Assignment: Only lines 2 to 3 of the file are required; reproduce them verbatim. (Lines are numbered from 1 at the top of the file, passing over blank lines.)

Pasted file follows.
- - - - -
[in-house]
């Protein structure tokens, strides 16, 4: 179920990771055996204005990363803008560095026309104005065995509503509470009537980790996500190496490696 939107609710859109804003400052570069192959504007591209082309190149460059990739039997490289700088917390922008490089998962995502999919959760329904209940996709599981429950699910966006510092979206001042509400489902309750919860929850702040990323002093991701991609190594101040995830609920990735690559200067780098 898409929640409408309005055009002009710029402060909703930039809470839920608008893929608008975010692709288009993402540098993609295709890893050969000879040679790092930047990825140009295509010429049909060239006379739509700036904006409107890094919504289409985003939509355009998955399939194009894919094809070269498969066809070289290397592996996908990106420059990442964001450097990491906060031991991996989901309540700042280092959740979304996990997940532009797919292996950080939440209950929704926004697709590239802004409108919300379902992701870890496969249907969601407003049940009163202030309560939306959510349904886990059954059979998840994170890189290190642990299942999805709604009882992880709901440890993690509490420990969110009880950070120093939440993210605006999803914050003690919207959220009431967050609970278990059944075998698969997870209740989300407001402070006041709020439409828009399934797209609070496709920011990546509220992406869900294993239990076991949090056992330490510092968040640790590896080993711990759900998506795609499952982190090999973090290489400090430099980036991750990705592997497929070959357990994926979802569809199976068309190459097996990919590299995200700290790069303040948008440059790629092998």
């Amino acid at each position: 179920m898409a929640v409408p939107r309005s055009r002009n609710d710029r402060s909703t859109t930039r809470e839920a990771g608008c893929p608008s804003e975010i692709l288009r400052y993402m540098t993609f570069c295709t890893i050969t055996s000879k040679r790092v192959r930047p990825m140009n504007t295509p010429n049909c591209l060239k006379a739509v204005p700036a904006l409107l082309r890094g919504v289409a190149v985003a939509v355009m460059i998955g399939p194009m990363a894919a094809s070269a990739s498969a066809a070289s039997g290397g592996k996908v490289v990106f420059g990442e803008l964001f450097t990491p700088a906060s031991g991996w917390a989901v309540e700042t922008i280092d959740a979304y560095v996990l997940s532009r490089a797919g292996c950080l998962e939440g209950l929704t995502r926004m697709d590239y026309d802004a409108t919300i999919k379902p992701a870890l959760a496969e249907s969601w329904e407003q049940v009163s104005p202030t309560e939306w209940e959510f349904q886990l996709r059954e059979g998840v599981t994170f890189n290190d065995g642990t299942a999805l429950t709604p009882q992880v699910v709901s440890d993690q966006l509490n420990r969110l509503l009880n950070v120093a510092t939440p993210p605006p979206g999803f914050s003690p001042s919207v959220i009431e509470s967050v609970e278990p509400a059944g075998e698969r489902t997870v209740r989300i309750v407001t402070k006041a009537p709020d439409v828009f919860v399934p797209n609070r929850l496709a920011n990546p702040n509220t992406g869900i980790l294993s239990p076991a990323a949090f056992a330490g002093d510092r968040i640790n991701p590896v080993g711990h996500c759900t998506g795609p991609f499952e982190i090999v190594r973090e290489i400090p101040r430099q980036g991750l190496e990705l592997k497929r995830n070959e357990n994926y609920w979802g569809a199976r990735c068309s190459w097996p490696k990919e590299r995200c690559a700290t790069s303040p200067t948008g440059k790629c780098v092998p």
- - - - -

């Protein structure tokens, strides 16, 4: 179920990771055996204005990363803008560095026309104005065995509503509470009537980790996500190496490696 939107609710859109804003400052570069192959504007591209082309190149460059990739039997490289700088917390922008490089998962995502999919959760329904209940996709599981429950699910966006510092979206001042509400489902309750919860929850702040990323002093991701991609190594101040995830609920990735690559200067780098 898409929640409408309005055009002009710029402060909703930039809470839920608008893929608008975010692709288009993402540098993609295709890893050969000879040679790092930047990825140009295509010429049909060239006379739509700036904006409107890094919504289409985003939509355009998955399939194009894919094809070269498969066809070289290397592996996908990106420059990442964001450097990491906060031991991996989901309540700042280092959740979304996990997940532009797919292996950080939440209950929704926004697709590239802004409108919300379902992701870890496969249907969601407003049940009163202030309560939306959510349904886990059954059979998840994170890189290190642990299942999805709604009882992880709901440890993690509490420990969110009880950070120093939440993210605006999803914050003690919207959220009431967050609970278990059944075998698969997870209740989300407001402070006041709020439409828009399934797209609070496709920011990546509220992406869900294993239990076991949090056992330490510092968040640790590896080993711990759900998506795609499952982190090999973090290489400090430099980036991750990705592997497929070959357990994926979802569809199976068309190459097996990919590299995200700290790069303040948008440059790629092998």
């Amino acid at each position: 179920m898409a929640v409408p939107r309005s055009r002009n609710d710029r402060s909703t859109t930039r809470e839920a990771g608008c893929p608008s804003e975010i692709l288009r400052y993402m540098t993609f570069c295709t890893i050969t055996s000879k040679r790092v192959r930047p990825m140009n504007t295509p010429n049909c591209l060239k006379a739509v204005p700036a904006l409107l082309r890094g919504v289409a190149v985003a939509v355009m460059i998955g399939p194009m990363a894919a094809s070269a990739s498969a066809a070289s039997g290397g592996k996908v490289v990106f420059g990442e803008l964001f450097t990491p700088a906060s031991g991996w917390a989901v309540e700042t922008i280092d959740a979304y560095v996990l997940s532009r490089a797919g292996c950080l998962e939440g209950l929704t995502r926004m697709d590239y026309d802004a409108t919300i999919k379902p992701a870890l959760a496969e249907s969601w329904e407003q049940v009163s104005p202030t309560e939306w209940e959510f349904q886990l996709r059954e059979g998840v599981t994170f890189n290190d065995g642990t299942a999805l429950t709604p009882q992880v699910v709901s440890d993690q966006l509490n420990r969110l509503l009880n950070v120093a510092t939440p993210p605006p979206g999803f914050s003690p001042s919207v959220i009431e509470s967050v609970e278990p509400a059944g075998e698969r489902t997870v209740r989300i309750v407001t402070k006041a009537p709020d439409v828009f919860v399934p797209n609070r929850l496709a920011n990546p702040n509220t992406g869900i980790l294993s239990p076991a990323a949090f056992a330490g002093d510092r968040i640790n991701p590896v080993g711990h996500c759900t998506g795609p991609f499952e982190i090999v190594r973090e290489i400090p101040r430099q980036g991750l190496e990705l592997k497929r995830n070959e357990n994926y609920w979802g569809a199976r990735c068309s190459w097996p490696k990919e590299r995200c690559a700290t790069s303040p200067t948008g440059k790629c780098v092998p």